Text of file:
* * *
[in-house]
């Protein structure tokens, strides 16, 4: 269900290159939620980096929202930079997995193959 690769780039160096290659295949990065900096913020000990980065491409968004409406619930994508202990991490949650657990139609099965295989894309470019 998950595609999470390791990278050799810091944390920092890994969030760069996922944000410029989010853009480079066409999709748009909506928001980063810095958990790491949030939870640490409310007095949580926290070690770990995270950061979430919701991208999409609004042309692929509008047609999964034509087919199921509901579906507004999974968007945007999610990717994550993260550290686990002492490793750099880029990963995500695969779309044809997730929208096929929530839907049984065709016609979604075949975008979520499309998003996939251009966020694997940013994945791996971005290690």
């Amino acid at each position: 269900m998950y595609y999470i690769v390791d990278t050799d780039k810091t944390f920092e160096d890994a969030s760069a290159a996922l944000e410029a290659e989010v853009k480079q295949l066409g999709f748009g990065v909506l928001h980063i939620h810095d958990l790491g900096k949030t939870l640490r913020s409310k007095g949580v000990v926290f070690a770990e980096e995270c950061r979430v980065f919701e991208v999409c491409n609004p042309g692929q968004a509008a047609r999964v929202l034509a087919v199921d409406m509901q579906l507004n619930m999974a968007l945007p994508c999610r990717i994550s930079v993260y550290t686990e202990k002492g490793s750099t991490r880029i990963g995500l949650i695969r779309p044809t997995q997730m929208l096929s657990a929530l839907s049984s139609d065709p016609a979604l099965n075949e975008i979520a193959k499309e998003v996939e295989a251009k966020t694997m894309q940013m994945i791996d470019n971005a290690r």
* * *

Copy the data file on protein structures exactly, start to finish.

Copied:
[in-house]
């Protein structure tokens, strides 16, 4: 269900290159939620980096929202930079997995193959 690769780039160096290659295949990065900096913020000990980065491409968004409406619930994508202990991490949650657990139609099965295989894309470019 998950595609999470390791990278050799810091944390920092890994969030760069996922944000410029989010853009480079066409999709748009909506928001980063810095958990790491949030939870640490409310007095949580926290070690770990995270950061979430919701991208999409609004042309692929509008047609999964034509087919199921509901579906507004999974968007945007999610990717994550993260550290686990002492490793750099880029990963995500695969779309044809997730929208096929929530839907049984065709016609979604075949975008979520499309998003996939251009966020694997940013994945791996971005290690």
């Amino acid at each position: 269900m998950y595609y999470i690769v390791d990278t050799d780039k810091t944390f920092e160096d890994a969030s760069a290159a996922l944000e410029a290659e989010v853009k480079q295949l066409g999709f748009g990065v909506l928001h980063i939620h810095d958990l790491g900096k949030t939870l640490r913020s409310k007095g949580v000990v926290f070690a770990e980096e995270c950061r979430v980065f919701e991208v999409c491409n609004p042309g692929q968004a509008a047609r999964v929202l034509a087919v199921d409406m509901q579906l507004n619930m999974a968007l945007p994508c999610r990717i994550s930079v993260y550290t686990e202990k002492g490793s750099t991490r880029i990963g995500l949650i695969r779309p044809t997995q997730m929208l096929s657990a929530l839907s049984s139609d065709p016609a979604l099965n075949e975008i979520a193959k499309e998003v996939e295989a251009k966020t694997m894309q940013m994945i791996d470019n971005a290690r």